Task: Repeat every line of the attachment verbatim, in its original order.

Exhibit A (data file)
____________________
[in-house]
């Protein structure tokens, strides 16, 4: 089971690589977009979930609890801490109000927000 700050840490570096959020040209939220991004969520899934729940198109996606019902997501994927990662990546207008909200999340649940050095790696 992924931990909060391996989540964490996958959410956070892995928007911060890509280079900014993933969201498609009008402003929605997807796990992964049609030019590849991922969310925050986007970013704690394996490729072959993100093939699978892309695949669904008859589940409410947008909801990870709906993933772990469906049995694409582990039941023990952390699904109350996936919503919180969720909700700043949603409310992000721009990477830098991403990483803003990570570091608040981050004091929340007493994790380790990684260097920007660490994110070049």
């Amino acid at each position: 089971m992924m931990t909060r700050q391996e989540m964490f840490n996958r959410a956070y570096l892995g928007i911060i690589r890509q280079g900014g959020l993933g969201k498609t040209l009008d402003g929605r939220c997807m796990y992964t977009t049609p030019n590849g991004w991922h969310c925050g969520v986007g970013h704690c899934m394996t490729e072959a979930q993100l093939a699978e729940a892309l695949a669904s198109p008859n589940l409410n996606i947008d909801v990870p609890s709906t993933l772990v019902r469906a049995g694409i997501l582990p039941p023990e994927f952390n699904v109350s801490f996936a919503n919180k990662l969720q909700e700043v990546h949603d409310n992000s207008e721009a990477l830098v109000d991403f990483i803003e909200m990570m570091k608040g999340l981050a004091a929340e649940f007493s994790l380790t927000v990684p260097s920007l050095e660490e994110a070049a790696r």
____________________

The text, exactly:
[in-house]
């Protein structure tokens, strides 16, 4: 089971690589977009979930609890801490109000927000 700050840490570096959020040209939220991004969520899934729940198109996606019902997501994927990662990546207008909200999340649940050095790696 992924931990909060391996989540964490996958959410956070892995928007911060890509280079900014993933969201498609009008402003929605997807796990992964049609030019590849991922969310925050986007970013704690394996490729072959993100093939699978892309695949669904008859589940409410947008909801990870709906993933772990469906049995694409582990039941023990952390699904109350996936919503919180969720909700700043949603409310992000721009990477830098991403990483803003990570570091608040981050004091929340007493994790380790990684260097920007660490994110070049």
């Amino acid at each position: 089971m992924m931990t909060r700050q391996e989540m964490f840490n996958r959410a956070y570096l892995g928007i911060i690589r890509q280079g900014g959020l993933g969201k498609t040209l009008d402003g929605r939220c997807m796990y992964t977009t049609p030019n590849g991004w991922h969310c925050g969520v986007g970013h704690c899934m394996t490729e072959a979930q993100l093939a699978e729940a892309l695949a669904s198109p008859n589940l409410n996606i947008d909801v990870p609890s709906t993933l772990v019902r469906a049995g694409i997501l582990p039941p023990e994927f952390n699904v109350s801490f996936a919503n919180k990662l969720q909700e700043v990546h949603d409310n992000s207008e721009a990477l830098v109000d991403f990483i803003e909200m990570m570091k608040g999340l981050a004091a929340e649940f007493s994790l380790t927000v990684p260097s920007l050095e660490e994110a070049a790696r």